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Food Dude

New Yorker story

1/6/2016

When Jay Wang opened Wasabi Chi in 2011, he said he wanted to bring New York-style sushi to Des Moines. I asked him last week what that means. “I think it’s more accurately called East Coast-West Coast sushi. In New York and California, the best sushi is based around fresh fish and short grain sushi rice. We use Tamameshiki rice, and I think we are still the only place here that does.”

Striped bass appetizer at Wasabi Tao.

Striped bass appetizer at Wasabi Tao.

That attention to detail expresses what is special about Wasabi Chi, Wasabi Tao and Wasabi, which will open this spring in the Waukee-West Des Moines borderland. Most people don’t notice the rice in sushi, in fact it’s so unimpressive to the average diner that sashimi (no rice) is the best seller on Wasabi menus. As my granddaughter says (regarding vegans), “Those poor people don’t know what they’re missing.” Tamameshiki is a divine combination of Koshihikari and Yumegokochi rices. It is the New Mexican chile of Japan — a hybrid epiphany. Koshihikari was first created in 1956, by combining two different strains of Nourin No. 1 and Nourin No. 22. It is the most popular rice in Japan but little appreciated elsewhere. Yumegokochi is a subtly different variety of Koshihikari. I was proud of the Japanese rice I used at home before I asked Wang what he thought of them and saw the disdain in his face. Wang and Wasabi Tao chef Tony He both flavor their rice with a seaweed dashi.

Japanese cuisine is the subtlest in the world. Chefs argue about which prefecture grows the best Koshihikarai and prepares the best ramen. Japanese is, to my knowledge, the only cuisine that abhors garlic because it lacks subtlety. “Garlic eaters” is a Japanese slur for Koreans and Chinese. Wang and He are Chinese guys who have mastered the subtle art of Japanese cooking. Both immigrated to New York from Fujian, a culinary rich region of China. They trained in Japan and worked in New York and Philadelphia before discovering the friendly cost of living and superior public school systems of central Iowa. Between their two operating restaurants, they have recruited 20 other Asian-Americans to move here from the east and west coasts.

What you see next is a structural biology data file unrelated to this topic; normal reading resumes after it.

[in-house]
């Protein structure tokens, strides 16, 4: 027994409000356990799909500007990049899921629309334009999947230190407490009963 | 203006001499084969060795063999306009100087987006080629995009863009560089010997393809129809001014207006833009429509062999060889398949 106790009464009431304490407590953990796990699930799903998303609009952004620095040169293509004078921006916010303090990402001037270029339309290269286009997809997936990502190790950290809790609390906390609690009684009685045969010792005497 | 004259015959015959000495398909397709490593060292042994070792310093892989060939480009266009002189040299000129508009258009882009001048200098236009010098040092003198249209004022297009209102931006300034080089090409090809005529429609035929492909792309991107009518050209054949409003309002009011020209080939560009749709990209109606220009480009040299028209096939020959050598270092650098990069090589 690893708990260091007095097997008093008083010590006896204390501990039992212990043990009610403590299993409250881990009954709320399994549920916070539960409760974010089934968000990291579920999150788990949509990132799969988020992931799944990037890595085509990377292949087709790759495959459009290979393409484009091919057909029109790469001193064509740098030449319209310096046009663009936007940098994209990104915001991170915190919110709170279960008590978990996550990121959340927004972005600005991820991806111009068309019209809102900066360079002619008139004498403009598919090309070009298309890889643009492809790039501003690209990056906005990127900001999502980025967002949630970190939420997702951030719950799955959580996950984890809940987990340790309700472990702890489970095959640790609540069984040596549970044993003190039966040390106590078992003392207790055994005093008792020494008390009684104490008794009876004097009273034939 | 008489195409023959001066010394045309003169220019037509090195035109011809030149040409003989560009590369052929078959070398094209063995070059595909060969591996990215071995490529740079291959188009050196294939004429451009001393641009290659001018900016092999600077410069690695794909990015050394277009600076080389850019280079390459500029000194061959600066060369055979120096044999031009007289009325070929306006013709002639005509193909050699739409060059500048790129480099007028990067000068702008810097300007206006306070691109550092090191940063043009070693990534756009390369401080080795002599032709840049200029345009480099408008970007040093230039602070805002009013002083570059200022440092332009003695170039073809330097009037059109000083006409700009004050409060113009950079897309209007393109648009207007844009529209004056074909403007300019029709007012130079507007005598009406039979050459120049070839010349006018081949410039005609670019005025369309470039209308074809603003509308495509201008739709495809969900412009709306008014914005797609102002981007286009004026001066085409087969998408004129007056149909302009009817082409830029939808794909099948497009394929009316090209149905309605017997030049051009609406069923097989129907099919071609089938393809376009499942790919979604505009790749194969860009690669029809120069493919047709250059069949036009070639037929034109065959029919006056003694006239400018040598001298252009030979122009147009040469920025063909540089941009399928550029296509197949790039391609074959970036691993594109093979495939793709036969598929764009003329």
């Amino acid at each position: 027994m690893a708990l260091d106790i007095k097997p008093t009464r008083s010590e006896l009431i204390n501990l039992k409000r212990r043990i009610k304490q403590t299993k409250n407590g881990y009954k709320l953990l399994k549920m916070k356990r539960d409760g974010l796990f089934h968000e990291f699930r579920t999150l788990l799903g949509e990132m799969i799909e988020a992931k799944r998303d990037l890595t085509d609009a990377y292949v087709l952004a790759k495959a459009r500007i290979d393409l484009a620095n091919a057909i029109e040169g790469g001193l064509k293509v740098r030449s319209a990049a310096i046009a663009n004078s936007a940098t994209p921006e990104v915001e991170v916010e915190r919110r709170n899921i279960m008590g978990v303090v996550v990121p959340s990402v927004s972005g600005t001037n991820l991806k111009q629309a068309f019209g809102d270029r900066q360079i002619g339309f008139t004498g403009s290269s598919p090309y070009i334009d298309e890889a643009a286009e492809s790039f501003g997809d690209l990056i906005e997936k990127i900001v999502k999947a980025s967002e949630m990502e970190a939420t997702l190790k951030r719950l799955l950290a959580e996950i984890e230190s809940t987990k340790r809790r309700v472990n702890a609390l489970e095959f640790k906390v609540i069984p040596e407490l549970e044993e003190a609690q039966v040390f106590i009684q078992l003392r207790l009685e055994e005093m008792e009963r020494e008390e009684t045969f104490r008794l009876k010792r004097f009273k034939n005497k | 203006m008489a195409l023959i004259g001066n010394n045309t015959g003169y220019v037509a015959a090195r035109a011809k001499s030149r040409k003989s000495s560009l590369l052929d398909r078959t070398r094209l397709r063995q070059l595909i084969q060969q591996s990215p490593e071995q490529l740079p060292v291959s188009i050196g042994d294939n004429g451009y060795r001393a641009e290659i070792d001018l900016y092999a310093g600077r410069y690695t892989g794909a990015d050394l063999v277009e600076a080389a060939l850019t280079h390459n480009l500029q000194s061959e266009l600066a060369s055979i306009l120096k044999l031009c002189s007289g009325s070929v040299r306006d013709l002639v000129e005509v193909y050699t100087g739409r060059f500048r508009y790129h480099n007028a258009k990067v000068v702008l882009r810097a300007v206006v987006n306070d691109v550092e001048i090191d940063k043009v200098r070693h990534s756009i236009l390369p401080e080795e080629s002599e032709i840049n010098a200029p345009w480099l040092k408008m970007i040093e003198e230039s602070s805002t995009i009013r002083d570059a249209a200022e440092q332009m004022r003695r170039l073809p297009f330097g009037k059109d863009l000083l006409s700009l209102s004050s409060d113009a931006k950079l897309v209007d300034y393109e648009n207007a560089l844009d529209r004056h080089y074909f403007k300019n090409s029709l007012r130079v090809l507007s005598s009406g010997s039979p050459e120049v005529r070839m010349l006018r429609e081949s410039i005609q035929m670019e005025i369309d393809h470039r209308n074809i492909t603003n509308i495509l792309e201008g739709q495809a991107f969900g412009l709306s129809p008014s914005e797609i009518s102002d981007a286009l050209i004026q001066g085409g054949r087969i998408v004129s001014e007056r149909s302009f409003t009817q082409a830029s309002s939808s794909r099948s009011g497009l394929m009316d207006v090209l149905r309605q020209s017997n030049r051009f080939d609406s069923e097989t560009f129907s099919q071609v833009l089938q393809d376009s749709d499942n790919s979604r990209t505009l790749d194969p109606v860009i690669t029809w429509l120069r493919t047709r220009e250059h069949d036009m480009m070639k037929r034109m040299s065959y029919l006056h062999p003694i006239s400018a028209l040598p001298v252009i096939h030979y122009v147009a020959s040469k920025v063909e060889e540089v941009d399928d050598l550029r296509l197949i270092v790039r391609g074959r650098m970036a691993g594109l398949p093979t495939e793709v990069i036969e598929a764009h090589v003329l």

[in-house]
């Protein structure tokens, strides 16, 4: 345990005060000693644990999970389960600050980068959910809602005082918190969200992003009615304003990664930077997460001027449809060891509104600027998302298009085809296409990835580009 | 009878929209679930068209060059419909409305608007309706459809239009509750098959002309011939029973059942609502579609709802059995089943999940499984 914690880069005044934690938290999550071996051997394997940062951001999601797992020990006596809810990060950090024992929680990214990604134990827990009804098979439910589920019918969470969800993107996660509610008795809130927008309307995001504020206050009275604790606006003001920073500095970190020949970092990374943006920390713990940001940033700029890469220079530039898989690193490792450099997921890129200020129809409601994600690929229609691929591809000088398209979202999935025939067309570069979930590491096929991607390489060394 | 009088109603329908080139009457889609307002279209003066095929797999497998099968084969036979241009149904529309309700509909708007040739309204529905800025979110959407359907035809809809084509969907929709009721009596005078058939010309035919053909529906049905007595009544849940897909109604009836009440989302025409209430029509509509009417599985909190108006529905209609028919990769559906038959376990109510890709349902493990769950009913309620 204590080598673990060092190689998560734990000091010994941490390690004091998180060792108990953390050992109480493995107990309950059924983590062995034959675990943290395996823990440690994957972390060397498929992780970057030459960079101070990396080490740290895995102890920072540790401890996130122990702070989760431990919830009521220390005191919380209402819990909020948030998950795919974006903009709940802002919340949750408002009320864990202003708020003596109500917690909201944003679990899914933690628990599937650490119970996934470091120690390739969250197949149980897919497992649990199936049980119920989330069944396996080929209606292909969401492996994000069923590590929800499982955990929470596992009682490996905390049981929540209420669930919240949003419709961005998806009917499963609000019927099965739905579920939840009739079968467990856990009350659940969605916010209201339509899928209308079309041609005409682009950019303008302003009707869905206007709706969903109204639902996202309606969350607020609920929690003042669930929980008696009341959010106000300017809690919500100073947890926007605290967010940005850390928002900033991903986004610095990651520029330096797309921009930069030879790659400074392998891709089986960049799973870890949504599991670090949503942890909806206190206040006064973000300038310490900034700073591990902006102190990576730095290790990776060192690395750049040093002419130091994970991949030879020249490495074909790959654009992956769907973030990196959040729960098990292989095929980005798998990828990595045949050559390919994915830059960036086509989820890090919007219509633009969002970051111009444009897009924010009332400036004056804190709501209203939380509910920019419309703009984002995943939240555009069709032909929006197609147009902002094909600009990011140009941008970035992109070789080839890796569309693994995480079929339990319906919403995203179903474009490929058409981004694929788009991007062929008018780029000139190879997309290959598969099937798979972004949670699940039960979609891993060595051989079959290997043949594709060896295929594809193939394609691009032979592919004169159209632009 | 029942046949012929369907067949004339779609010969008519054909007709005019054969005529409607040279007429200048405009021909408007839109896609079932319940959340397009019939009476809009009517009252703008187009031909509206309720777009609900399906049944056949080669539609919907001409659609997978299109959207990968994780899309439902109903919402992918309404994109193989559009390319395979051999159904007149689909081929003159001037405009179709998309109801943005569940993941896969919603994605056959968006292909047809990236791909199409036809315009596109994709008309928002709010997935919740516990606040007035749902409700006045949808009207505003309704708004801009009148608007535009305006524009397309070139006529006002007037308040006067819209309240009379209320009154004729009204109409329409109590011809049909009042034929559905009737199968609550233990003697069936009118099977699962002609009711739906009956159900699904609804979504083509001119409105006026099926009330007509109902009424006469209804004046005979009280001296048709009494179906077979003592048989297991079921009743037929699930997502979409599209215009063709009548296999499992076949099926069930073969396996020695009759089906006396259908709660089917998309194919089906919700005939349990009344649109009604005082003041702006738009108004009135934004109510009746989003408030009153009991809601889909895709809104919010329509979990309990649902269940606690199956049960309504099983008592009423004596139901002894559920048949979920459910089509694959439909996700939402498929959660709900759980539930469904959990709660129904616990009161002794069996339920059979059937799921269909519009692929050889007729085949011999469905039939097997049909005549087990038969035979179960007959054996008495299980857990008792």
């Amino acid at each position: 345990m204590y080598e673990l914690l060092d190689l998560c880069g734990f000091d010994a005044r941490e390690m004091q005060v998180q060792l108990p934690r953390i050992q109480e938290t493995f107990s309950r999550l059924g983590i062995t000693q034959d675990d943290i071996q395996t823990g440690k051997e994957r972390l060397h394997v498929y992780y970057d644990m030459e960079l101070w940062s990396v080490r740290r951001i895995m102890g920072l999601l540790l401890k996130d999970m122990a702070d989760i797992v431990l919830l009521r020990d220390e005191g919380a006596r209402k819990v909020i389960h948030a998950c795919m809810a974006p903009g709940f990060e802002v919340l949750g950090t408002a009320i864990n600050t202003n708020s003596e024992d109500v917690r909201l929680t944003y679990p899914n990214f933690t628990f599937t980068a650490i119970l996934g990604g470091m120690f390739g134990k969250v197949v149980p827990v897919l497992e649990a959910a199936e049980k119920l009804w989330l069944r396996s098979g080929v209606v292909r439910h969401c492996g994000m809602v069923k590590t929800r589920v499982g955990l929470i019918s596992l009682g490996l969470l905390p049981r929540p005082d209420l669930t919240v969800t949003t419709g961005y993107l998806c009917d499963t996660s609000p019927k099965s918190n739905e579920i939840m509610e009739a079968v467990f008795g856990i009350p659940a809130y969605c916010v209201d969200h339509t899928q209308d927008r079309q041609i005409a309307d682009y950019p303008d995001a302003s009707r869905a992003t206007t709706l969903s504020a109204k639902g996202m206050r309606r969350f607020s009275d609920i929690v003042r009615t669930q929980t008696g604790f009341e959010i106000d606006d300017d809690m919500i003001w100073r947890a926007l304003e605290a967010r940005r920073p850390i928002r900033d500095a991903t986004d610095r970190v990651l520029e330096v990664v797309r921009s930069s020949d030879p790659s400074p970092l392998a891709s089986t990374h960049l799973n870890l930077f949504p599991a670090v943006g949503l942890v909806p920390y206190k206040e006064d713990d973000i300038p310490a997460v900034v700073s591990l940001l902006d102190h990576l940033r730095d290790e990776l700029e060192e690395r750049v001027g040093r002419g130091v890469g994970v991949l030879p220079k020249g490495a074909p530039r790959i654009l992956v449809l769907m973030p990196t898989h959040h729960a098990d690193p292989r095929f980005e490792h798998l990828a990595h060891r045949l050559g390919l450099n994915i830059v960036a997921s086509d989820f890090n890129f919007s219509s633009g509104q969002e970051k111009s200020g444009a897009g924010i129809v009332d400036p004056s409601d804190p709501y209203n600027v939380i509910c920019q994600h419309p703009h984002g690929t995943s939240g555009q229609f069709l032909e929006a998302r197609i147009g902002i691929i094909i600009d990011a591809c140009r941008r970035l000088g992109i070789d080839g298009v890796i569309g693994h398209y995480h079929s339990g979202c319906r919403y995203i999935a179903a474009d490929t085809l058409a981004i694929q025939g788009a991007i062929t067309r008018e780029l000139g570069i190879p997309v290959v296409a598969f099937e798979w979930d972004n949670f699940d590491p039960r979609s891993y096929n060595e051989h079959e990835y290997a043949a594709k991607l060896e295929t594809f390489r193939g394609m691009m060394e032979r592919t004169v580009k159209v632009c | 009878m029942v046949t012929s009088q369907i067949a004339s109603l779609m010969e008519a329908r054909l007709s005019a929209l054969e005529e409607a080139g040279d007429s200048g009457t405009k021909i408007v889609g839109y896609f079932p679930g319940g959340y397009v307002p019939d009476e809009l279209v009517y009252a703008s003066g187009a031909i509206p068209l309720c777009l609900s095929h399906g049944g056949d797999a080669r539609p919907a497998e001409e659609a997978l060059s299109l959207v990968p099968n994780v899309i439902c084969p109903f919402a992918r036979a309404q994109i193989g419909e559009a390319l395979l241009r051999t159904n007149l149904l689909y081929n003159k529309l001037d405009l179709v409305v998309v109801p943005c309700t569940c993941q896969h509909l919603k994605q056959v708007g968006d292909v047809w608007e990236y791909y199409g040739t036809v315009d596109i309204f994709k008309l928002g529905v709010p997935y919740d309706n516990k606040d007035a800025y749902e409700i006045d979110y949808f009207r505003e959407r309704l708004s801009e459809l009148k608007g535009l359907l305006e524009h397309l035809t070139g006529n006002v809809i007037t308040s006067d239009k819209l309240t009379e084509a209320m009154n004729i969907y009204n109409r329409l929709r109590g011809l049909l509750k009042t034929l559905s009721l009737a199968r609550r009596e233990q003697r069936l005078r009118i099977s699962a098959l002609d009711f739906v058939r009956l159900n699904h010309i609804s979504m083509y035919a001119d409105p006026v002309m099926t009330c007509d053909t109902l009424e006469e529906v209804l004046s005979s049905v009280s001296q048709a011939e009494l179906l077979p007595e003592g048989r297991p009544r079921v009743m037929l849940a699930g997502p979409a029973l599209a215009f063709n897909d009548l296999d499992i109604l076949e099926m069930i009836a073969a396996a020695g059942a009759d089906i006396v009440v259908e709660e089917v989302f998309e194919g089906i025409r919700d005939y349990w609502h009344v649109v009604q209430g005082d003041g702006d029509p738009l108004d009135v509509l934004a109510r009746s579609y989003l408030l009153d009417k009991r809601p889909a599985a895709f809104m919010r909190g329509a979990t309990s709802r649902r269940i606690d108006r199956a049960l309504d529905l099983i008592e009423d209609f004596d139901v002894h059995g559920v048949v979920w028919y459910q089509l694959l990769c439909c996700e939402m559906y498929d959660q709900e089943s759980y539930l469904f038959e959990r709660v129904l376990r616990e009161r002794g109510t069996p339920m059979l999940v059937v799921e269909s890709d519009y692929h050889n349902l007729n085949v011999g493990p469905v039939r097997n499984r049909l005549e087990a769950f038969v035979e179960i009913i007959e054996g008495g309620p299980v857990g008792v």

These chefs have Formaro-esque dedication to their craft. Their vacations are fishing explorations. They have tested more than 200 recipes for ramen in preparation for their fourth restaurant, which will be a ramen house. Their restaurants specialize in fish that one seldom sees in middle America — aji (horse mackerel), amberjack, live scallops, Japanese skipjack and madai (Japanese snapper). Their personal favorite fishes are yellowtail belly, sea urchin and black cod.

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They pay devotion to detail and ingredients in other categories. Cocktails feature things one rarely sees in Iowa — hibiscus syrup, whole hibiscus flowers, lychee juice, elderberry extract, etc. They are served with edamame sprinkled with chilies and sea salt. Other than their love of Japanese food, these chefs and their restaurants aren’t that similar. Tony lives downtown and Jay, who is expecting his second child in February, in Grimes. Wasabi Chi caters far more to families and Wasabi Tao to young professionals.

Presentations and pairings are spectacular. I have been dazzled by striped bass served with salty roe, wasabi oil and multiple sauces made with fresh fruits. Unbreaded sea bass cakes are served with salmon roe, freshly-picked radish greens and lemon sauce. Salmon belly is complemented with Japanese foie gras (fish liver) and roe on a colored, lemony ponzu. Uni (sea urchin roe) sushi is wrapped in cucumber.

For these and many more reasons, Tony and Jay are my chefs of the year and Wasabi Chi and Wasabi Tao are my restaurants of the year. CV

Jim Duncan is a freelance writer who has penned nine different columns for Cityview and its sister publications beginning in 1987.

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